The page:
Wednesday, August 10, 2011

Poetry Wednesday


He said,
“She took out all my insides
and hung them on the outside,
on all the lonesome ledges
she had loved
and hung from
and she put out all the candles
and she put out all the noise
and the moon got quiet,
she said,
‘to make it like the water,’
and I looked at her for answers,
and she lit up all my insides,
and she strung up all my questions
and I thought that it was madness, but
knew that it was goodness,
she anchored me to the floorboards
with spoons and stakes and newsprint
for which she had paid in pennies,
and the promise that she would do this,
and when I was all around us,
she lay there on the carpet,
and she stared up through my branches
and they were waving in the water,
she said,
‘I know what you are thinking,’
and she did.

Annnnnnnnnnnd, something not-mine that I love:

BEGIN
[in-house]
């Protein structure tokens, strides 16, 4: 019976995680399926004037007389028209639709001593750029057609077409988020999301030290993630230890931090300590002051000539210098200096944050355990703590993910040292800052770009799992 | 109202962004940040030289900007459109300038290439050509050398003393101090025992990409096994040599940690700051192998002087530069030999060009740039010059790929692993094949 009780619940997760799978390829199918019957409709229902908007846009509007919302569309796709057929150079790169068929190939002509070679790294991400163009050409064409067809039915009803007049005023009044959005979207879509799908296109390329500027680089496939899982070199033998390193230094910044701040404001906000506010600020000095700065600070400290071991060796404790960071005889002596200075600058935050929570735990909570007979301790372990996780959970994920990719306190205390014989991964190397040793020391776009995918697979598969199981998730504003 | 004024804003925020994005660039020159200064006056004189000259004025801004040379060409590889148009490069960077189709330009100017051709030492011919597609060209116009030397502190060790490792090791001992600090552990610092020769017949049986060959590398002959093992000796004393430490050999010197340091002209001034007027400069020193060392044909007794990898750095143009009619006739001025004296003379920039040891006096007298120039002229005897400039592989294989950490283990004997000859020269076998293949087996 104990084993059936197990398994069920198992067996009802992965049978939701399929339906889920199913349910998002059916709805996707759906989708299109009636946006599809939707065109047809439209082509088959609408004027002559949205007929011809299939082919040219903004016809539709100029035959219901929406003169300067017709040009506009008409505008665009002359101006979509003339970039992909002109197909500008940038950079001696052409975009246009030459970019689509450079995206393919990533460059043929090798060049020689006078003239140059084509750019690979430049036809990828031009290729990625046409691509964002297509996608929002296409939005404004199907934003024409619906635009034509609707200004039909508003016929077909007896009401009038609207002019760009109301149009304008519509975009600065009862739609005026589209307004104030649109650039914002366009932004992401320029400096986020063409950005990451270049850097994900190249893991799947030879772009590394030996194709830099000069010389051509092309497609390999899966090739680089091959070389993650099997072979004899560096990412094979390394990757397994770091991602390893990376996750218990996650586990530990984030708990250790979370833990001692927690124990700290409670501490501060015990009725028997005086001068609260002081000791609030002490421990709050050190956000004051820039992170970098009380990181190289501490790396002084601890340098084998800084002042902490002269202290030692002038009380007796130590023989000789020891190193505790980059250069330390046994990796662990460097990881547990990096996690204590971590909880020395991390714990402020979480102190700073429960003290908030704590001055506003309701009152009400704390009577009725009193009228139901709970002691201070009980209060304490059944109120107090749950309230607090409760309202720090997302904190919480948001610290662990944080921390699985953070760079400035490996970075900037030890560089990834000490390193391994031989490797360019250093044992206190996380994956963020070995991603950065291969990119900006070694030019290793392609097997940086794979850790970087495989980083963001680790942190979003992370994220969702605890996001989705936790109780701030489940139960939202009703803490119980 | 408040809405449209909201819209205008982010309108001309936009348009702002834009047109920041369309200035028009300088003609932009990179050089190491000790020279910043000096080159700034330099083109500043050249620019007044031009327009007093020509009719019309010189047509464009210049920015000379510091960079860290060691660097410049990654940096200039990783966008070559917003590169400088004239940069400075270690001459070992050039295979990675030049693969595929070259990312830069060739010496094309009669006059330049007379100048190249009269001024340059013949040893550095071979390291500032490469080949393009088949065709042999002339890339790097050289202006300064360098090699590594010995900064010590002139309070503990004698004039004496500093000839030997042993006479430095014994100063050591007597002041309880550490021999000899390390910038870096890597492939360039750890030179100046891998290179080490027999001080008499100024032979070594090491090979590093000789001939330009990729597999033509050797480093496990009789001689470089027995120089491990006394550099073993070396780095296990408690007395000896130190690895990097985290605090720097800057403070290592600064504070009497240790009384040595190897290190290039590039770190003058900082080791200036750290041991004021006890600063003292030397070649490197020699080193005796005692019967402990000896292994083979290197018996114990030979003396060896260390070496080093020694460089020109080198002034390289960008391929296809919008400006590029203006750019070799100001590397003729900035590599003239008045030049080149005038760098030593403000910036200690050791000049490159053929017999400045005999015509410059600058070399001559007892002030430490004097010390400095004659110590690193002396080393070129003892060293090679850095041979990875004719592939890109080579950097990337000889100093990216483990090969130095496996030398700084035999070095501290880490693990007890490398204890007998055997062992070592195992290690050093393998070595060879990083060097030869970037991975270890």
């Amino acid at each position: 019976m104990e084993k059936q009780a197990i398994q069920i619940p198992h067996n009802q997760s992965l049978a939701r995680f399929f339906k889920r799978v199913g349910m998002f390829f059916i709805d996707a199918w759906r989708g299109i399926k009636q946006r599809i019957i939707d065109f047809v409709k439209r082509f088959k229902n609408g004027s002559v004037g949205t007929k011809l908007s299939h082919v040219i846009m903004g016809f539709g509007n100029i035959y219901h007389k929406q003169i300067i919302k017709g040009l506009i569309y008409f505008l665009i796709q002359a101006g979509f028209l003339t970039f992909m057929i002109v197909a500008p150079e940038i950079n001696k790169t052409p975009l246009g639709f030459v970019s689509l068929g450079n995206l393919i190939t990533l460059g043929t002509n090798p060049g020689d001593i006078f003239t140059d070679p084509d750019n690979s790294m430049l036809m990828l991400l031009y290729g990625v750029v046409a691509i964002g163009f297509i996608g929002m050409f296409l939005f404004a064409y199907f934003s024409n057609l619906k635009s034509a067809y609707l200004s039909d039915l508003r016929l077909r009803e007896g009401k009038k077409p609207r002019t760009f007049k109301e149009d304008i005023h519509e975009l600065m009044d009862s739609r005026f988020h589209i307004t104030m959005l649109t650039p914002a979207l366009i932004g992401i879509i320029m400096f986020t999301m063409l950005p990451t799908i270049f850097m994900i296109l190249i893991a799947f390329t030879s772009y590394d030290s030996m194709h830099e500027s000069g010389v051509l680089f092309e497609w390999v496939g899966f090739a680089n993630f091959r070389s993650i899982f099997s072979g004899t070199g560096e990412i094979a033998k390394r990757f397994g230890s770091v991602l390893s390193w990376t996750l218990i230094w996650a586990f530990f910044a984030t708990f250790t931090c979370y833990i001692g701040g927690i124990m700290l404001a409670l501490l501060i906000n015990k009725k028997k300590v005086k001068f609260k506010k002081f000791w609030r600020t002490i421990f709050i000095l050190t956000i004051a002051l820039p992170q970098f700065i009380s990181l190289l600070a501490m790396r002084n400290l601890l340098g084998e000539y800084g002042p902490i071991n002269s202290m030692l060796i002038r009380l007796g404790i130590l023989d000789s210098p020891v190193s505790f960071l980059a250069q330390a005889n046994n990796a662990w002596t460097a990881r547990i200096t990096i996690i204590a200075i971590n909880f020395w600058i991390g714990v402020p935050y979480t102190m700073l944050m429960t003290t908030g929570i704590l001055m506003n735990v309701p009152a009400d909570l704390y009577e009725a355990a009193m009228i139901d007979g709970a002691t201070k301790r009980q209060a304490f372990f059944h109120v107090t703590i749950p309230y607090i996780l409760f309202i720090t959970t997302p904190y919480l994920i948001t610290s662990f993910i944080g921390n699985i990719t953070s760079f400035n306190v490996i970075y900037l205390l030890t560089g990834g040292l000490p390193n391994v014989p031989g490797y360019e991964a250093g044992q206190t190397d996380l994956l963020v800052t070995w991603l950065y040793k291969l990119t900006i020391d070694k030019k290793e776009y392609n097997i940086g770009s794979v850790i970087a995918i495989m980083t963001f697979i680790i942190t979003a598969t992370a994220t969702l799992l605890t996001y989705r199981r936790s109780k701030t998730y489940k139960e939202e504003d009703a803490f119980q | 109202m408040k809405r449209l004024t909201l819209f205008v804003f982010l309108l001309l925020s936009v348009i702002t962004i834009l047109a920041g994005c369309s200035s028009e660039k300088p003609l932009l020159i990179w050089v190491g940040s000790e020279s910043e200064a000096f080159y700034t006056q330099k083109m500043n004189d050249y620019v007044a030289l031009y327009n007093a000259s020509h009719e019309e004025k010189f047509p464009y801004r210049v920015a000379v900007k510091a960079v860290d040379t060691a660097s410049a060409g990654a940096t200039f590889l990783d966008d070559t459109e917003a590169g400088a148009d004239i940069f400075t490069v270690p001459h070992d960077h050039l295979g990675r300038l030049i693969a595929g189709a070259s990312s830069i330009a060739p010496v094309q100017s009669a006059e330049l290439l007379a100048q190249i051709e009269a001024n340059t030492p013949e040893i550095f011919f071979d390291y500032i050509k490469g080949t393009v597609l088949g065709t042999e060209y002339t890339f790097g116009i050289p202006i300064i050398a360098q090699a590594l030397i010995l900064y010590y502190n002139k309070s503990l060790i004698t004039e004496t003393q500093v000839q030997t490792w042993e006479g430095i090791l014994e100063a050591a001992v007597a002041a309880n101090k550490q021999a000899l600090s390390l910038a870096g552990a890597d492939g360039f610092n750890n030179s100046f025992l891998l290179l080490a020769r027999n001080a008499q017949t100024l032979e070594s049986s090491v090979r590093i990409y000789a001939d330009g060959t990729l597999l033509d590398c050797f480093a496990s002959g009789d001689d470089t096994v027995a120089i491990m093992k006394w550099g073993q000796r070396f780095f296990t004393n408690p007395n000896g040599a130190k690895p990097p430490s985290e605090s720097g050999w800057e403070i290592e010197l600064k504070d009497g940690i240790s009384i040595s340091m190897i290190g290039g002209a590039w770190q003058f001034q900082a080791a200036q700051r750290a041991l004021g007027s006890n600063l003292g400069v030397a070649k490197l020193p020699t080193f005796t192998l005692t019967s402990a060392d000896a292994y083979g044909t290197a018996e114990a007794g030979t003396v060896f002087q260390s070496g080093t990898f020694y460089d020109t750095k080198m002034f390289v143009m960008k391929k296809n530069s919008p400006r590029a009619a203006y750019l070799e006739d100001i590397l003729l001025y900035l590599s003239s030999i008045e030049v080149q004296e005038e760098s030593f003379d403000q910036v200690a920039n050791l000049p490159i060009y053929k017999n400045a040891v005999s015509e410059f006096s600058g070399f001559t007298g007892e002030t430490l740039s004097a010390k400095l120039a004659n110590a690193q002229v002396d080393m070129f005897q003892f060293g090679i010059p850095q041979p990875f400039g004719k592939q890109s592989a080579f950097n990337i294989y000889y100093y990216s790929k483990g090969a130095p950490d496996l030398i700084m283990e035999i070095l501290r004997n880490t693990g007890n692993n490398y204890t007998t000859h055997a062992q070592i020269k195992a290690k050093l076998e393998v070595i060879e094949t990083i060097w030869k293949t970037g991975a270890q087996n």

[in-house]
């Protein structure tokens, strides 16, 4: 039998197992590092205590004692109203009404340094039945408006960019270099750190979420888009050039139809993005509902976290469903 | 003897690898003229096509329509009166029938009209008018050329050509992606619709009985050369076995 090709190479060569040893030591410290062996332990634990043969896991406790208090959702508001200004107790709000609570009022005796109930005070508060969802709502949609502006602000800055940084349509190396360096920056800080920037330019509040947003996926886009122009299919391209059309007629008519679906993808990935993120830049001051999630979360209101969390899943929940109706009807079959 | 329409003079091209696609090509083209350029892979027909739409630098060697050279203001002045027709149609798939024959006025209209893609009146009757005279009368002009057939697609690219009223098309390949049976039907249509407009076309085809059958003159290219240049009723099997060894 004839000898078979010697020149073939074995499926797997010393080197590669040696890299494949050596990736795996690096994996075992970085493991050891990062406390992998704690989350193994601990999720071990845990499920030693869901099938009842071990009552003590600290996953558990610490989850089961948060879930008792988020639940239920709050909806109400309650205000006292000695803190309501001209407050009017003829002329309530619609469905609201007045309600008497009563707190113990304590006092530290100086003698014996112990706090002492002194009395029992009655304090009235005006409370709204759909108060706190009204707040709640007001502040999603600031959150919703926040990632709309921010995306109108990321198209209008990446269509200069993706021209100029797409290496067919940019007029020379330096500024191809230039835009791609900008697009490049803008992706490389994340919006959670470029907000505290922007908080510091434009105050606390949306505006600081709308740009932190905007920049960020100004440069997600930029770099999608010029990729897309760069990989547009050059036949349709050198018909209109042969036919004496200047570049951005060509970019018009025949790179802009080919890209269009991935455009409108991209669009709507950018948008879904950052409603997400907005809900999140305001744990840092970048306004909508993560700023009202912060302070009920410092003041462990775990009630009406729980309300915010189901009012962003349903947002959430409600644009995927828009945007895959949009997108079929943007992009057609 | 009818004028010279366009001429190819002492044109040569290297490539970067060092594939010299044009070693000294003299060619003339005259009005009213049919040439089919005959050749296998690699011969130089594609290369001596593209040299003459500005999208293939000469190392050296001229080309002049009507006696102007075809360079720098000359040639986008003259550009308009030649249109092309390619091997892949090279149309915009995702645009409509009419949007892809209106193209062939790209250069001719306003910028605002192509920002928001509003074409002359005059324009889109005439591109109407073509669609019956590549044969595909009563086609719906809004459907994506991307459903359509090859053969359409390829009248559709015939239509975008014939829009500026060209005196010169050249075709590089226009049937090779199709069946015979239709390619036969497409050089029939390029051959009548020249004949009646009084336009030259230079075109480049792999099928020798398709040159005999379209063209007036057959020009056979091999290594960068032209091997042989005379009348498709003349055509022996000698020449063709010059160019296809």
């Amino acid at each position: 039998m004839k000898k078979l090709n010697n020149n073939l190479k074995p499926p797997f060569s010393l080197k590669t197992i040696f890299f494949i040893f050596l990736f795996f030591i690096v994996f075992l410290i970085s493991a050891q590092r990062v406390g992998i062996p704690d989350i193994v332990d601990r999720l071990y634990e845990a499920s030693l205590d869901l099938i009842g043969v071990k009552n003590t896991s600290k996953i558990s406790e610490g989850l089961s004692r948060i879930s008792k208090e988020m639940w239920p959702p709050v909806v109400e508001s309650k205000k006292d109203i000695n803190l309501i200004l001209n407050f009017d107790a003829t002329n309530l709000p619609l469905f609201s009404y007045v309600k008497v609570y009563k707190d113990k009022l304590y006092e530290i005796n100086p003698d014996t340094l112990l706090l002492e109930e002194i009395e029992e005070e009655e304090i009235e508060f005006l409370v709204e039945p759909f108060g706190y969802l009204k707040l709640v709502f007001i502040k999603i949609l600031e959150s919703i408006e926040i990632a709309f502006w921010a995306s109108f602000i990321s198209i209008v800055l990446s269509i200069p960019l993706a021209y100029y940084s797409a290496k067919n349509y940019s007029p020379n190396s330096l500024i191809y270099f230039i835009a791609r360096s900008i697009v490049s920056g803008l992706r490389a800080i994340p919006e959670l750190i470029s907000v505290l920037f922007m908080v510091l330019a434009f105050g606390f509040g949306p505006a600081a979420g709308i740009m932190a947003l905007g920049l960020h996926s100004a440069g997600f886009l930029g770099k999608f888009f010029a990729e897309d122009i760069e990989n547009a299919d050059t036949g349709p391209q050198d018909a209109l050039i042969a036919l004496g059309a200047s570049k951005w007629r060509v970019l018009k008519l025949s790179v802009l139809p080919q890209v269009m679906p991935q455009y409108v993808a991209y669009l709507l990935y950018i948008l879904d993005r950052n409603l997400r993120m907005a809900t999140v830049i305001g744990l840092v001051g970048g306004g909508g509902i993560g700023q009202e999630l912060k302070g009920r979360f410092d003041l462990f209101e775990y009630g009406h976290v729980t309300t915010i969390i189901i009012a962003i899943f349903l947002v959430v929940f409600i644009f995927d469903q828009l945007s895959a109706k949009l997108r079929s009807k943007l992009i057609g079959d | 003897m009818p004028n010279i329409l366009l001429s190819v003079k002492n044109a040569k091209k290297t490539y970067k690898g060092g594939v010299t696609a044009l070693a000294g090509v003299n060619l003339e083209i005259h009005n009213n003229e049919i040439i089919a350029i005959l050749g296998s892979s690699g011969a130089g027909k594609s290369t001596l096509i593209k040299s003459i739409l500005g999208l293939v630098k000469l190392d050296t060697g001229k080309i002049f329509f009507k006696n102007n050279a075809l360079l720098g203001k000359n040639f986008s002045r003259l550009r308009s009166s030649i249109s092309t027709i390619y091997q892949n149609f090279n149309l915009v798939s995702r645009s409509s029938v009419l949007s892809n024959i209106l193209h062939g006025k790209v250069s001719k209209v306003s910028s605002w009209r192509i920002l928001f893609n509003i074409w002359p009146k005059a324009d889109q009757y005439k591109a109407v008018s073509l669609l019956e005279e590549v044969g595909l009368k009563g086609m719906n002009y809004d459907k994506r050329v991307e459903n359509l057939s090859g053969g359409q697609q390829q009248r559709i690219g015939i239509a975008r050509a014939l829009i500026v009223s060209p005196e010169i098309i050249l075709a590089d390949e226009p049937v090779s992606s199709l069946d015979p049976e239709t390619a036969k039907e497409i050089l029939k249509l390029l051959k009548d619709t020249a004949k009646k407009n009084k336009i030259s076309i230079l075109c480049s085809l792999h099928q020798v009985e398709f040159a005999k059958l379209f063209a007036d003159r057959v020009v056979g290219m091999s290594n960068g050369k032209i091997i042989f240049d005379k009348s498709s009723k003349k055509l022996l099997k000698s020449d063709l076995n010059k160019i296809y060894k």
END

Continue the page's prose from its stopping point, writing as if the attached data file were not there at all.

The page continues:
Dark Wood, Dark Water
by Sylvia Plath

This wood burns a dark
Incense. Pale moss drips
In elbow-scarves, beards

From the archaic
Bones of the great trees.
Blue mists move over

A lake thick with fish.
Snails scroll the border
Of the glazed water

With coils of ram's-horn.
Out in the open
Down there the late year

Hammers her rare and
Various metals
Old pewter roots twist

Up from the jet-backed
Mirror of Water
And while the air's clear

Hourglass sifts a
Drift of goldpieces
Bright waterlights are

Sliding their quoits one
After the other
Down boles of the fir.

No comments:

Post a Comment